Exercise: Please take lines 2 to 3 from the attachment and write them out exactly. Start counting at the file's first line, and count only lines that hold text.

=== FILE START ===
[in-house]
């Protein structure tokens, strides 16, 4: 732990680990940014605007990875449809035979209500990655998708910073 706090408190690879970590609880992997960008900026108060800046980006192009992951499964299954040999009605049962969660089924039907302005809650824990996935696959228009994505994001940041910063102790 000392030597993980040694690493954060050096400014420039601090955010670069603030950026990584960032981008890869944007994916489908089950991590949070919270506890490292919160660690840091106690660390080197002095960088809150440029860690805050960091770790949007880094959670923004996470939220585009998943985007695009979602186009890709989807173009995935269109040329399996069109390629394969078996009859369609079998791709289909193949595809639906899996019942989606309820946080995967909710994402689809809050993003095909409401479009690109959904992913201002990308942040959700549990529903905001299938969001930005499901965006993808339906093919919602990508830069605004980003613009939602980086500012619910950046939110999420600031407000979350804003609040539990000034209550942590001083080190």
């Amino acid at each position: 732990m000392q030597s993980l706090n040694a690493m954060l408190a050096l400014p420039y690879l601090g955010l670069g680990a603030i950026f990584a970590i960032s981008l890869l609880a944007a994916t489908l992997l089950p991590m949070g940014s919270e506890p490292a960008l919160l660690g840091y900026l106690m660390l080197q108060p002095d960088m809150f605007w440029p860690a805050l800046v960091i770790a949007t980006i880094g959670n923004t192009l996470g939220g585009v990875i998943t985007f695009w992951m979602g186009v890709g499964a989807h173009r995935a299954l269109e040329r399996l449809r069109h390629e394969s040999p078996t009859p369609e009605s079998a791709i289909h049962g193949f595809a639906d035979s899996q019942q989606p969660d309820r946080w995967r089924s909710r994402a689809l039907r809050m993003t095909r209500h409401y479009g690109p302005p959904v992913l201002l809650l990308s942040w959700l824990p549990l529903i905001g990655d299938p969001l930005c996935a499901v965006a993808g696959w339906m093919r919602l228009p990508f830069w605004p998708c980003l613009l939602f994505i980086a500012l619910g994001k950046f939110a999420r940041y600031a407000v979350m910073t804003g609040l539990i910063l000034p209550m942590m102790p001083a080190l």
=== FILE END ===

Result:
């Protein structure tokens, strides 16, 4: 732990680990940014605007990875449809035979209500990655998708910073 706090408190690879970590609880992997960008900026108060800046980006192009992951499964299954040999009605049962969660089924039907302005809650824990996935696959228009994505994001940041910063102790 000392030597993980040694690493954060050096400014420039601090955010670069603030950026990584960032981008890869944007994916489908089950991590949070919270506890490292919160660690840091106690660390080197002095960088809150440029860690805050960091770790949007880094959670923004996470939220585009998943985007695009979602186009890709989807173009995935269109040329399996069109390629394969078996009859369609079998791709289909193949595809639906899996019942989606309820946080995967909710994402689809809050993003095909409401479009690109959904992913201002990308942040959700549990529903905001299938969001930005499901965006993808339906093919919602990508830069605004980003613009939602980086500012619910950046939110999420600031407000979350804003609040539990000034209550942590001083080190």
């Amino acid at each position: 732990m000392q030597s993980l706090n040694a690493m954060l408190a050096l400014p420039y690879l601090g955010l670069g680990a603030i950026f990584a970590i960032s981008l890869l609880a944007a994916t489908l992997l089950p991590m949070g940014s919270e506890p490292a960008l919160l660690g840091y900026l106690m660390l080197q108060p002095d960088m809150f605007w440029p860690a805050l800046v960091i770790a949007t980006i880094g959670n923004t192009l996470g939220g585009v990875i998943t985007f695009w992951m979602g186009v890709g499964a989807h173009r995935a299954l269109e040329r399996l449809r069109h390629e394969s040999p078996t009859p369609e009605s079998a791709i289909h049962g193949f595809a639906d035979s899996q019942q989606p969660d309820r946080w995967r089924s909710r994402a689809l039907r809050m993003t095909r209500h409401y479009g690109p302005p959904v992913l201002l809650l990308s942040w959700l824990p549990l529903i905001g990655d299938p969001l930005c996935a499901v965006a993808g696959w339906m093919r919602l228009p990508f830069w605004p998708c980003l613009l939602f994505i980086a500012l619910g994001k950046f939110a999420r940041y600031a407000v979350m910073t804003g609040l539990i910063l000034p209550m942590m102790p001083a080190l």